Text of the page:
India Gate, New Delhi

walking towards India Gate

How to get there: Take Metro to Central Secretariat station (from Chadni Chowk station, it’s Rs 12) and walk 1.5 km towards India Gate. 
Entrance fee: none, it’s a public area.
Way back: we took Metro to AIIMS station, Rs.20 and bought Coke for Rs.20

I cant remember how India Gate fell into our visit list, we were aware that it’s only some kind of arch structure looking like one in France (I said this because I have French postcards with it and in fact I knew Paris Gate (or whatever it’s called) before India Gate). Nothing much to see around. Then again maybe because there’s nothing much to see, we put India Gate as add-on after our main course, Red Fort and Jama Masjid on Day 1. Plus, it’s located on the same Metro line (Yellow one).

We were told by the officer at the Metro station that we should stop at Central Secretariat station, and followed by some walks. You can get a rickshaw but we thought we wouldnt mind some more walking. Only after half an hour walk and we hadnt yet seen sight of India Gate, then we started to curse ourselves. It felt like we have walked 3km towards the India Gate, you have to cross 3 super huge recreational fields. I guess only after the first field you get to see sight of India Gate from far away.

Okay, we really NEED a rest. Thankfully the field grass here look clean and we could lay down. Seen everywhere were people hanging out in the nice-weathered evening, mostly family. Also, people selling snacks, drinks and toys are everywhere too. When we were rested, suddenly came two young guys approaching us, and greeted us in a friendly way. Although looking suspicious, we didnt mind some chats with them, until the minute they said they were looking for donation. It seems, seeking donation in a friendly way. They said it’s for charity for poor people. Okay, we have seen alot of beggars all over Delhi and if we didnt manage to donate to those poor people, why should we give money to these guys in clean shirt and shoes? Feeling awkward (since we were sitting and couldnt move or run away as we would when being approached by beggars), I grabbed some coins from our Metro change and handed them to one of the guys. Instead of being thankful, they giggled a little and showed to us a small booklet with handwritten list of some Westener’s names claimed to be tourists who had given donation to them, complete with the figure they have donated. Seriously, are they expecting us to believe that these people really gave them money just based on this little booklet? And seriously again, someone would donate Rs1000 to these suspicious strangers?? So they turned down our coins and gave them back to our hands. Right, if it’s really for poor people, I bet they would receive no matter it’s only coins. They’re obviously seeking money for they *own* pocket by fooling the tourists. They can get lost. We then got up and walked away.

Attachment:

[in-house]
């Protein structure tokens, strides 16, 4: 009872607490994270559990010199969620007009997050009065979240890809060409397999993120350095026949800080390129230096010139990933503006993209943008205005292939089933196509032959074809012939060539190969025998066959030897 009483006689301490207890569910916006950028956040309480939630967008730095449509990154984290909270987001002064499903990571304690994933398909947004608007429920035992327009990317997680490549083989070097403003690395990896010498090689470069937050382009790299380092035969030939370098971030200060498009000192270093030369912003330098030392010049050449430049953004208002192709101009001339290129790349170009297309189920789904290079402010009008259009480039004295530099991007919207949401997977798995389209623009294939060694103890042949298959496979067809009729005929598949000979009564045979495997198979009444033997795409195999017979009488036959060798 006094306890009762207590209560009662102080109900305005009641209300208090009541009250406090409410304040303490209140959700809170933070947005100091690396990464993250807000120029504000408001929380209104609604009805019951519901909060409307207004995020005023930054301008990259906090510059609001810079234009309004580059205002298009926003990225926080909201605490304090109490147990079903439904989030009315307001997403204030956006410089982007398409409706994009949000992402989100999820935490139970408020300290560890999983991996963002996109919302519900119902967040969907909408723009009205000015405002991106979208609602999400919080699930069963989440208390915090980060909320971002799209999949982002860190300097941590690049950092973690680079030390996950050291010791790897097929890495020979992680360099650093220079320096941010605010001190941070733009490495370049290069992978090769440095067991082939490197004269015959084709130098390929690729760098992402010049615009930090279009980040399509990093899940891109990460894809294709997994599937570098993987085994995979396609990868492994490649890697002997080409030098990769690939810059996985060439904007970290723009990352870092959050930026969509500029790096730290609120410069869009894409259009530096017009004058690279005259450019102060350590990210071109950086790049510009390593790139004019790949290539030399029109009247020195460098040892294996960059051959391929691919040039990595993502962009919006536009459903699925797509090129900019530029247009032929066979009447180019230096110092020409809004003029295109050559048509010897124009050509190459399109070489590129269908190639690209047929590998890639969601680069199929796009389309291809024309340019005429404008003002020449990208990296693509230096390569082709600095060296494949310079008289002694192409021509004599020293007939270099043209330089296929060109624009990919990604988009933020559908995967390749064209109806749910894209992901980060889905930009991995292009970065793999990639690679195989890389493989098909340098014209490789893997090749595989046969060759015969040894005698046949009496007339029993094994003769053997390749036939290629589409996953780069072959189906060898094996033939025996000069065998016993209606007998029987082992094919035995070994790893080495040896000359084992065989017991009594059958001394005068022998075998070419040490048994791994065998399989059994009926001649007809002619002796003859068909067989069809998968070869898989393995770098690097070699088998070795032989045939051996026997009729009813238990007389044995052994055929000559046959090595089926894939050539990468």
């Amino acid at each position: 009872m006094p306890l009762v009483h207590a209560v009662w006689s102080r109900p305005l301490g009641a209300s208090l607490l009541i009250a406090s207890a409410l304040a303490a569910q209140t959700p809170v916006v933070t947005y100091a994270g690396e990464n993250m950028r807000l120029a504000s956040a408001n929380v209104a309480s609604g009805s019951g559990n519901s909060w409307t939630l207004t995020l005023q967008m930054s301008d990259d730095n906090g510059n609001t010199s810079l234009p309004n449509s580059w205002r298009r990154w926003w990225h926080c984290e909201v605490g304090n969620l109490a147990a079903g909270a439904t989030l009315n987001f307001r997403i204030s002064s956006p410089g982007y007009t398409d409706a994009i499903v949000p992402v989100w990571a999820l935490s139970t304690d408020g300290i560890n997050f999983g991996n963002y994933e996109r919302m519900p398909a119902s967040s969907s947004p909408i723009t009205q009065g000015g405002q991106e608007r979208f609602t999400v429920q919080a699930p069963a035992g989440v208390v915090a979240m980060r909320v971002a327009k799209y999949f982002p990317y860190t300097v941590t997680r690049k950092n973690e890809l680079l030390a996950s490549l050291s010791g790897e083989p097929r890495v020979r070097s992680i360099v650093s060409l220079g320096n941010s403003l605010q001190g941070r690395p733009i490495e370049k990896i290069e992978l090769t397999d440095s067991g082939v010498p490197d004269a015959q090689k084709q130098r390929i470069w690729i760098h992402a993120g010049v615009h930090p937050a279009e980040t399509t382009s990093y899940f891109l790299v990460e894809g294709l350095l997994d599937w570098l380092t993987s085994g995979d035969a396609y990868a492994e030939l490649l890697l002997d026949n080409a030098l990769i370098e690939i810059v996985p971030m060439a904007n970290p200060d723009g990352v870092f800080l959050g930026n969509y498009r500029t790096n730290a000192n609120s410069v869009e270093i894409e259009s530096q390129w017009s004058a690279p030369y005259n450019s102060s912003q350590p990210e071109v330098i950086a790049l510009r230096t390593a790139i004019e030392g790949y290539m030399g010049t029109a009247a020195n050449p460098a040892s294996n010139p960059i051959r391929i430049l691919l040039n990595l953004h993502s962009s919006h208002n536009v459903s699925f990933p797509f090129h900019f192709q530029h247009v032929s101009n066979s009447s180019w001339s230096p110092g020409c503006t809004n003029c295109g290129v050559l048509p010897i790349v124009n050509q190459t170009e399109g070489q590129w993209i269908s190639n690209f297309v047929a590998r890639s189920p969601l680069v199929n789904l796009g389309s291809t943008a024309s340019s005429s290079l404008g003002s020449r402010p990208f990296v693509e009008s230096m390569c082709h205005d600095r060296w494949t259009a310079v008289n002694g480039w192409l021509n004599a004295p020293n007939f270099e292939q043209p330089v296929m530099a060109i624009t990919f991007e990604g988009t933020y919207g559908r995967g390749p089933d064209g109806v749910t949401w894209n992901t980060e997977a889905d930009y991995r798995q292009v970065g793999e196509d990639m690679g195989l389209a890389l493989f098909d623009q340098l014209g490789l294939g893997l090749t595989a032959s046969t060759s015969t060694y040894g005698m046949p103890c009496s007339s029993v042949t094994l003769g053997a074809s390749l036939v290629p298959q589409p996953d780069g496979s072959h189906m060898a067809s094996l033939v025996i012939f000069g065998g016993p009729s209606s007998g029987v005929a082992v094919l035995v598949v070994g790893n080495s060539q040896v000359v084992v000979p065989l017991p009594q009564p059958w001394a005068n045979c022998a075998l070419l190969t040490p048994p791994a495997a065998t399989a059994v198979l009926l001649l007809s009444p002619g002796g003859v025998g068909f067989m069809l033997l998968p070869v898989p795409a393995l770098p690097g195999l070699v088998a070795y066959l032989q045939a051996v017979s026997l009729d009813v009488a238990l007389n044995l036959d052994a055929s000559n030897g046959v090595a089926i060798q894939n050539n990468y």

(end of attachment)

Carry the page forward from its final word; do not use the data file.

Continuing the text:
Ah, finally, reaching India Gate. Maybe 50 steps to go. When we were crossing the 3rd road, some girls approaching me asking if I want to get henna. I said no, and to my surprise, she grabbed my hand anyway and fiercely put the henna on my forearm! Oi!! Get off my hands! Am I looking someone so desperately needing a henna that you can put henna to me while crossing the road? They’re totally making me sick that I had to run away even faster and wiped away the henna off my hands.

india gate

We are in the front of India Gate finally. Although my mood has been spoiled by now because of the henna girls incident. So. Tell me what’s so special that we had to walk THAT FAR to come all the way to here? =,=

Side note: We only found out later that Delhi has got this hop-on-hop-off bus which stops at a number of tourist places in Delhi (India Gate is included, so I guess it’s a better way to visit this place without hurting your feet too much). 

Delhi: Jama Masjid

Jama Masjid Delhi